Field service management or FSM covers any task necessary for completing work in the field, whether it’s installing telecommunication cables or performing on-site maintenance. Covering a wide range of industries, any off-site job can be considered “field” work. Management of these tasks requires special care to ensure those working away from a main office still have all the resources and support they need to get the job done.
Types of field service tasks may include:
It’s important to note that, in some circumstances, field service management might refer to the organization of a company’s internal service teams. This is most common at large corporations or international enterprises which need a dedicated, mobile workforce to ensure operational efficiency without requiring third-party service providers to come in to perform maintenance or repair tasks.
Generally, a good rule of thumb for determining if something falls under field services is to ask where the expected service is to be performed.
Three of the key elements of field service management are:
One of the first elements of field service management is the ability to answer service requests in a timely manner. The first task is to determine the availability of both the client and your staff. If the job requires a specialist, you’ll need to consider that when creating a schedule. By being flexible with appointments, you can increase customer satisfaction by meeting them based on their availability, rather than restricting them to inconvenient times.
A dispatch management system helps you keep tabs on each appointment and the assigned technician. If any changes arise, such as a customer modifying their service request, you can use the system to update the dispatch appropriately.
Once work has been scheduled, you need an official work order and contract with the customer. The work order creates an internal link between different departments to ensure the job gets done. A manager or supervisor can approve a service request and assign it to the most relevant field technician, whether it’s someone with special qualifications or whoever is available at the time, depending on the needs of the job.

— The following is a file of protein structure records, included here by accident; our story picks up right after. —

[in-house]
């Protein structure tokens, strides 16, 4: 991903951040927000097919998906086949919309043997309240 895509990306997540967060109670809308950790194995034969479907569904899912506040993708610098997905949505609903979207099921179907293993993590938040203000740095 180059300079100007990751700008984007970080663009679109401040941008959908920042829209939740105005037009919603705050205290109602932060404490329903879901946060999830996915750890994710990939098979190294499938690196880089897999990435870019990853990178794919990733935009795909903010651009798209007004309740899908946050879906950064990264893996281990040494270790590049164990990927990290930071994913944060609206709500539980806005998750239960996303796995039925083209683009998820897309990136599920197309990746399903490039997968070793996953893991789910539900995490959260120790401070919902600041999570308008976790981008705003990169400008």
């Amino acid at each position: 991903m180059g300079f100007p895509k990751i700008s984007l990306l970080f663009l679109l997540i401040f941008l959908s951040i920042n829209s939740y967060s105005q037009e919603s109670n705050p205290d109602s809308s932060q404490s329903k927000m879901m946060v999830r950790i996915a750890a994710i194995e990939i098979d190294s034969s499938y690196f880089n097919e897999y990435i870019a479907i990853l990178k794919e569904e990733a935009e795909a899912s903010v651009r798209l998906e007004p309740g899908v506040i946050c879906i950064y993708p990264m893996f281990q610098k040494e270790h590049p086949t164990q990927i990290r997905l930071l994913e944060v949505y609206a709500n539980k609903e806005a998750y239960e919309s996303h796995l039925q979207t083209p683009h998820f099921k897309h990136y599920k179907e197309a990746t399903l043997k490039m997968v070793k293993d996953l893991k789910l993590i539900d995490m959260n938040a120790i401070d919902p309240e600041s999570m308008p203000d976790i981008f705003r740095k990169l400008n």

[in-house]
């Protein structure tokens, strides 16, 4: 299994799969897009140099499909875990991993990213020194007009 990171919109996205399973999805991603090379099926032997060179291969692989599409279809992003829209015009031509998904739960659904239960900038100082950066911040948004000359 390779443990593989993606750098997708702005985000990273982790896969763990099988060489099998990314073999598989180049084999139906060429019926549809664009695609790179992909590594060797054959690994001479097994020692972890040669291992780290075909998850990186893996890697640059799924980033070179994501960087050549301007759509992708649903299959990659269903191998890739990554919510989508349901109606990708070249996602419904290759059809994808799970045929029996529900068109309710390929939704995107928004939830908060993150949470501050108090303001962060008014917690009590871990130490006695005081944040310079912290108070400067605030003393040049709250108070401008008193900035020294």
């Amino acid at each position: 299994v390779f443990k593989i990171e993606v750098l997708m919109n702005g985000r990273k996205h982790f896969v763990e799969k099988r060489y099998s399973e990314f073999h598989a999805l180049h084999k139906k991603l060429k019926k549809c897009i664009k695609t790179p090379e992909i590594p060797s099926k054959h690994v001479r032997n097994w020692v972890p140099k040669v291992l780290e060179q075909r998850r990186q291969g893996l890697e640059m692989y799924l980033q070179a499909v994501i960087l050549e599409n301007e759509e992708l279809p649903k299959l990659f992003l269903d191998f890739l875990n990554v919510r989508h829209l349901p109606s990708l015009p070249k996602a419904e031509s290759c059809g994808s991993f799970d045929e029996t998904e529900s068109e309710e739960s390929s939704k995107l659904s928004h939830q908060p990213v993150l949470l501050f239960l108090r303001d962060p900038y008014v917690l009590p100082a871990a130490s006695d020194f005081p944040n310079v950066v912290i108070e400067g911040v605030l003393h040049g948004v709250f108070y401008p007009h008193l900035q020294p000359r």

The customer contract may begin with a quote or estimate, then use that information to develop an accurate invoice once the work is completed. Depending on the business, the invoice might be delivered to the client before work begins. Regardless, the contract will lay out a payment plan as well so both parties are on the same page in regards to finances.
Finally, you need to handle your assets and inventory management to operate a successful field service business. With technicians often coming and going between jobs, it can be hard to know where certain assets are at any time. Did an electrician drive a fleet vehicle to a remote job without properly checking it out, or is a vehicle missing? Is the storage shelf empty because an exterminator brought some extra bottles of pesticide to a jobsite just in case, or are you out and you need to reorder your stock? Tracking inventory and assets can help you keep costs down by knowing what’s gone and where it is.
Further Reading: Best Inventory Management Software
Every item you use in the course of a job can be considered an asset, whether it’s a highly specialized machine or an everyday tool. Depending on the size of your company, your asset management can cover dozens to millions of things crucial to your workflow. With some equipment costing thousands of dollars, you need to know where they are and what condition they are in to prevent losing money from broken or missing assets. New advances in tracking technology paired with easy-to-use mobile devices make it easier than ever to always know where important assets are in real-time.